After fighting to hold on to their farms for the past eight years, 128 families in Koh Kong province on Thursday struck an agreement with tycoon and ruling-party senator Ly Yong Phat to sell their land to make way for factories and a seaport.
Since 2007, 135 families have been feuding with the Koh Kong SEZ Co., a subsidiary of Mr. Yong Phat’s LYP Group, which has been developing roughly 2,000 hectares of land in Kiri Sakor district as part of the company’s agricultural and industrial expansion plans.
The families claim they have lived on and farmed the land since the late 1990s.
Mr. Yong Phat, who is overseeing several large development projects in the southwestern province, said by telephone Thursday that his company and the families were able to come to an agreement after rights groups Licadho and Adhoc agreed to help mediate the dispute.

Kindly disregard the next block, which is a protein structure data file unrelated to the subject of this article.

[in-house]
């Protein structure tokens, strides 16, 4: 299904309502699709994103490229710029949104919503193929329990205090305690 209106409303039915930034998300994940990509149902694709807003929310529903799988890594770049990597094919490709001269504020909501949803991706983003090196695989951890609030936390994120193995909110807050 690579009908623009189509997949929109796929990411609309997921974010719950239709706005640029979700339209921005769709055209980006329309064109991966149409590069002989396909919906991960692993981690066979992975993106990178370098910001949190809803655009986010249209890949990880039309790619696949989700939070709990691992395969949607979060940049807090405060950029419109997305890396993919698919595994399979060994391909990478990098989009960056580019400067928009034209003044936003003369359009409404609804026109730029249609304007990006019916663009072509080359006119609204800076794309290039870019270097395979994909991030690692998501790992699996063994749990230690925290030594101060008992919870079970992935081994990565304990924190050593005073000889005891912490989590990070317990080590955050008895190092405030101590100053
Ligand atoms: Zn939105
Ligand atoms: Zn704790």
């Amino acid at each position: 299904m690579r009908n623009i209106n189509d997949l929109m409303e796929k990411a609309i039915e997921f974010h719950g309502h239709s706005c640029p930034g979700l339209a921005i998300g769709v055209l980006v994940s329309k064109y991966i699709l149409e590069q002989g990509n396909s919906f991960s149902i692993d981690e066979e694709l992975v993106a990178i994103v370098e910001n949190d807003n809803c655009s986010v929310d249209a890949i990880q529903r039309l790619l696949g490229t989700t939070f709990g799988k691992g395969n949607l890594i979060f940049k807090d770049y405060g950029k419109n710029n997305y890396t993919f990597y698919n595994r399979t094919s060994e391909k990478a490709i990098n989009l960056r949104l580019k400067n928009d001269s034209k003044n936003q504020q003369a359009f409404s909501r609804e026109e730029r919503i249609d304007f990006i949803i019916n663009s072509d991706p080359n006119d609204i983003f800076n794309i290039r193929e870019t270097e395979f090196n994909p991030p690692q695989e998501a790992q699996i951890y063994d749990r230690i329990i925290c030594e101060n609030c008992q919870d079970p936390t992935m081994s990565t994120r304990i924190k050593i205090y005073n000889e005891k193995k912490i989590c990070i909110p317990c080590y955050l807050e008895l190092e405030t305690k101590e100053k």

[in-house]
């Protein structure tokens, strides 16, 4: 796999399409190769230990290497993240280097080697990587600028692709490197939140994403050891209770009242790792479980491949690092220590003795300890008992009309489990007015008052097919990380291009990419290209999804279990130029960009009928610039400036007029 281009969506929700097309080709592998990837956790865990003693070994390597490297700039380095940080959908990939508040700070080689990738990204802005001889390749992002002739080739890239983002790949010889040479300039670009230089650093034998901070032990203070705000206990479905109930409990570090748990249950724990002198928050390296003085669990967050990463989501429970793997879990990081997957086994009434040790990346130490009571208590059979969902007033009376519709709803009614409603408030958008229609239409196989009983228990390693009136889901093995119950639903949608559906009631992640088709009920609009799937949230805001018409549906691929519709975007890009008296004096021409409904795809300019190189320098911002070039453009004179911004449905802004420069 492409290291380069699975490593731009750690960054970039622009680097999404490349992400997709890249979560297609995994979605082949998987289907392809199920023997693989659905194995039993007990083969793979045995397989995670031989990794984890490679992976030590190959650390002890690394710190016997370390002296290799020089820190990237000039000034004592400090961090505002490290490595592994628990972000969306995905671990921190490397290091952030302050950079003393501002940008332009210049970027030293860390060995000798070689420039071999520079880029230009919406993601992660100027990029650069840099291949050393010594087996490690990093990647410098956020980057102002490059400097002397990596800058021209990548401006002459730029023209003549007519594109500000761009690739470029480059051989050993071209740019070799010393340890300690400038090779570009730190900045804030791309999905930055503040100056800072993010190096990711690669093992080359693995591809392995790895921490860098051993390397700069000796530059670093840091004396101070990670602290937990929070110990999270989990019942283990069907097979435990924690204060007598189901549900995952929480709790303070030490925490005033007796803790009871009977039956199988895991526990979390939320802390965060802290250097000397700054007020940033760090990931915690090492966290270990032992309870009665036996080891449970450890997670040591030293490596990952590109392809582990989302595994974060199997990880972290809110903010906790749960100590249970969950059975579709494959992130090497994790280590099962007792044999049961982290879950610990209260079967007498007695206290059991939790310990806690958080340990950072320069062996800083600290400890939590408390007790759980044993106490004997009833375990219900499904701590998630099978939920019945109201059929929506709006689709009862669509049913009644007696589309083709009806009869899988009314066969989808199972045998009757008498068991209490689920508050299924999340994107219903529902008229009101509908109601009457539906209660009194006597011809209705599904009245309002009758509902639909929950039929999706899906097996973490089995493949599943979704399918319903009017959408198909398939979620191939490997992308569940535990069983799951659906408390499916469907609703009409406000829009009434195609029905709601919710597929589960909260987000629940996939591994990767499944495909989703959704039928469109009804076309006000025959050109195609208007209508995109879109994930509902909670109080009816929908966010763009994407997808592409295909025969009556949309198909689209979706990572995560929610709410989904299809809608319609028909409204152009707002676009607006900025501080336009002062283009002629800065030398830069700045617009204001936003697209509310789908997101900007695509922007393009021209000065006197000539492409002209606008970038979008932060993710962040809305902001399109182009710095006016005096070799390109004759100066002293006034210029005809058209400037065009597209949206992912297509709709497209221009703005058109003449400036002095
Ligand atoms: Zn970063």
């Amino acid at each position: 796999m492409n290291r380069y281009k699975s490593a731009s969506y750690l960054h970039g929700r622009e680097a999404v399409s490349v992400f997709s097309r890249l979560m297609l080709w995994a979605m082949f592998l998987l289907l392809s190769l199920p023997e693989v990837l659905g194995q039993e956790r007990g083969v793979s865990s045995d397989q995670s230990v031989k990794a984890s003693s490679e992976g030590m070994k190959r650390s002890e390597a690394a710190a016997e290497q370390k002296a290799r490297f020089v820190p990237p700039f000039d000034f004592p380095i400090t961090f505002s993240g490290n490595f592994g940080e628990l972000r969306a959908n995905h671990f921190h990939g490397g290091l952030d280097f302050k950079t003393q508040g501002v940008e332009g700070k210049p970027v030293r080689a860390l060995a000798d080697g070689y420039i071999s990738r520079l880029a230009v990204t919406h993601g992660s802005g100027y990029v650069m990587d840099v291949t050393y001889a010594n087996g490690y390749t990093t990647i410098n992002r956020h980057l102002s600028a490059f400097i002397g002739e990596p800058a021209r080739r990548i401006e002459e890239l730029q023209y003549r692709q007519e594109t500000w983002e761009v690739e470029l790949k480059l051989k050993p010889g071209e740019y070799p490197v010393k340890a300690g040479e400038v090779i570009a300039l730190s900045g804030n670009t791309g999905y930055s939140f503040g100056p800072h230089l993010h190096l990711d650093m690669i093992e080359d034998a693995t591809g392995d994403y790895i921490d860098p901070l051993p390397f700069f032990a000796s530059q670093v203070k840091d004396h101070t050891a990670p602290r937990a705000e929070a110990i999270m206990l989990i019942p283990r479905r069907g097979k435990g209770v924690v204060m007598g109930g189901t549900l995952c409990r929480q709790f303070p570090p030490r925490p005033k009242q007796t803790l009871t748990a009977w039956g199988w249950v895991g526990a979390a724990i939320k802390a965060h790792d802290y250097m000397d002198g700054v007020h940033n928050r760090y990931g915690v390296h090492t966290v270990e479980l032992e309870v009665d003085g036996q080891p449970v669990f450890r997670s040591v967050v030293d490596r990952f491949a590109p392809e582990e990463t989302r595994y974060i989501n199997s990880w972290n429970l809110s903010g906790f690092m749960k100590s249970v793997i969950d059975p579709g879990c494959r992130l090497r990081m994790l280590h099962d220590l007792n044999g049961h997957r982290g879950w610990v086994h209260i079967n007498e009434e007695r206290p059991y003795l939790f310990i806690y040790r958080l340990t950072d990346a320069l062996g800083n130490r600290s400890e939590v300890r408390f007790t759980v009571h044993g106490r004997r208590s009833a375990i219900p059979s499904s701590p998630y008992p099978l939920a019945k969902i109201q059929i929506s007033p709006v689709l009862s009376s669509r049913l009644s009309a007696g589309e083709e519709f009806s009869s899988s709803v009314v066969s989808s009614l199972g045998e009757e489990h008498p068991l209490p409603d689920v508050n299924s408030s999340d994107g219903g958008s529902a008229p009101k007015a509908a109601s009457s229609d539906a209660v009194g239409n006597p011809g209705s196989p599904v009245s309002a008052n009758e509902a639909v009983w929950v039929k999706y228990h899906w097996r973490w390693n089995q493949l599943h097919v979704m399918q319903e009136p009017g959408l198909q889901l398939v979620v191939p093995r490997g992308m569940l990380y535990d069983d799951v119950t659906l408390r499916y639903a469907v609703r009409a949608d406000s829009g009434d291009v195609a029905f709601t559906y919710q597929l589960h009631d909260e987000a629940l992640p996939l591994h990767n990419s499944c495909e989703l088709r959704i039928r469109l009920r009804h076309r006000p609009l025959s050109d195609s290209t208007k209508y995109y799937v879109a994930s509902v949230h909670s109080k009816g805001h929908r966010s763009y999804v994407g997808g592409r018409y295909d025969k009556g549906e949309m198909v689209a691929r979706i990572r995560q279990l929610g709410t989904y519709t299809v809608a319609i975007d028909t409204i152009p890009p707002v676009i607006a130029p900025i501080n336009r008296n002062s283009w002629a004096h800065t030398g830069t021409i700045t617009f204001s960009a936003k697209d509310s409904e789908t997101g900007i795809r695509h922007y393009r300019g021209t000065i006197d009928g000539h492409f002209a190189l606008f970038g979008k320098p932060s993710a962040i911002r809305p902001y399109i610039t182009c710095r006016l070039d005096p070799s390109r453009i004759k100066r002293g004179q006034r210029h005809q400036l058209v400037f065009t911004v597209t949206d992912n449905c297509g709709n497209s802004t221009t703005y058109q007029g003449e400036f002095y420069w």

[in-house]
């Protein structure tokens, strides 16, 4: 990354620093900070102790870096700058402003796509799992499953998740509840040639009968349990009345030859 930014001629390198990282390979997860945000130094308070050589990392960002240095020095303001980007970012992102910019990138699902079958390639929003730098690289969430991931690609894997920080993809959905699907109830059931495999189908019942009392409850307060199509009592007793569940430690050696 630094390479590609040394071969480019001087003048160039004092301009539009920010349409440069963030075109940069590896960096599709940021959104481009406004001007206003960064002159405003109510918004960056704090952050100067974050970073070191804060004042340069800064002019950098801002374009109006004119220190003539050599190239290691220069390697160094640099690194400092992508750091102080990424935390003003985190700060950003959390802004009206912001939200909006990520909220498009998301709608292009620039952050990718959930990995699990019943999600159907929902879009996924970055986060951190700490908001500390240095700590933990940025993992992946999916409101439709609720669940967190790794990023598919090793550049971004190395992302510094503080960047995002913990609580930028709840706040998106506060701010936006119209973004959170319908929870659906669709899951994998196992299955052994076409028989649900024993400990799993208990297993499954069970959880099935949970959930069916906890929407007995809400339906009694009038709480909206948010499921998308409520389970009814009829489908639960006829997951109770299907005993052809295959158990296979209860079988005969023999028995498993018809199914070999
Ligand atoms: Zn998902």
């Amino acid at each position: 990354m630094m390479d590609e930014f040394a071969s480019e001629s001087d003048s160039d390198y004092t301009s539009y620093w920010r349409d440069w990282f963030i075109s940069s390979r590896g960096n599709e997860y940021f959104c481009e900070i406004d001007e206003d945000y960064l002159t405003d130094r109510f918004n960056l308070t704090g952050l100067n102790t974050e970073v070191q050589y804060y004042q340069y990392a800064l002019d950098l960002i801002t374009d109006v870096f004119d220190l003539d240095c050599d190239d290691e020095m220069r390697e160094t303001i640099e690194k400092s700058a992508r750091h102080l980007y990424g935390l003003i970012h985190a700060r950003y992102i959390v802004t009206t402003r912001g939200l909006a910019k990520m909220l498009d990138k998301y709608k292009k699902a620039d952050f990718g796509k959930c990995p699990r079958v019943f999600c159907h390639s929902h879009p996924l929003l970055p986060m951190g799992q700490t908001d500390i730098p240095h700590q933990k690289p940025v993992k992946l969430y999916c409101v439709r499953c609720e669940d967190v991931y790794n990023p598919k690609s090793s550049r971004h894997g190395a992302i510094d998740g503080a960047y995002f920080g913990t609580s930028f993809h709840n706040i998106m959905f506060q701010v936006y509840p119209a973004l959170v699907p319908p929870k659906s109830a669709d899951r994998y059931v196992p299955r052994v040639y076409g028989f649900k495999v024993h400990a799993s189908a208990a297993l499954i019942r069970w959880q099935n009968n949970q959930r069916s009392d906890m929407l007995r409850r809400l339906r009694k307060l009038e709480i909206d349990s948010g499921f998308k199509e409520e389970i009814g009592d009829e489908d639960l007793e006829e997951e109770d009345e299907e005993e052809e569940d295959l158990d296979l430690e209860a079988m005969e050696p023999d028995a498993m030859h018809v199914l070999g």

“Our compromising and negotiations were successful,” he said, adding that he was still in talks with the remaining seven families.
In Kongchet, a provincial coordinator for Licadho who assisted in the negotiations, said the families were offered between $250 and $25,000 each as compensation for their plots of land.
“The remaining seven families with large areas of land have not agreed to accept compensation,” Mr. Kongchet said. “One of them demanded as much as $190,000. But it doesn’t mean they will be left behind, as negotiation between them and the company are still underway.”
Ream Rom, 25, said he agreed to terms after Mr. Yong Phat offered his family nearly $15,000 for their plot of farmland.
He added, however, that he and 106 other families were still locked in a land dispute with the Chinese-owned Union Development Group, which is building a $3.8-billion tourism development in the province on a tract of land that overlaps with their village.
“Recently, they came and demolished the villagers’ properties, and we’re seeking further help,” he said.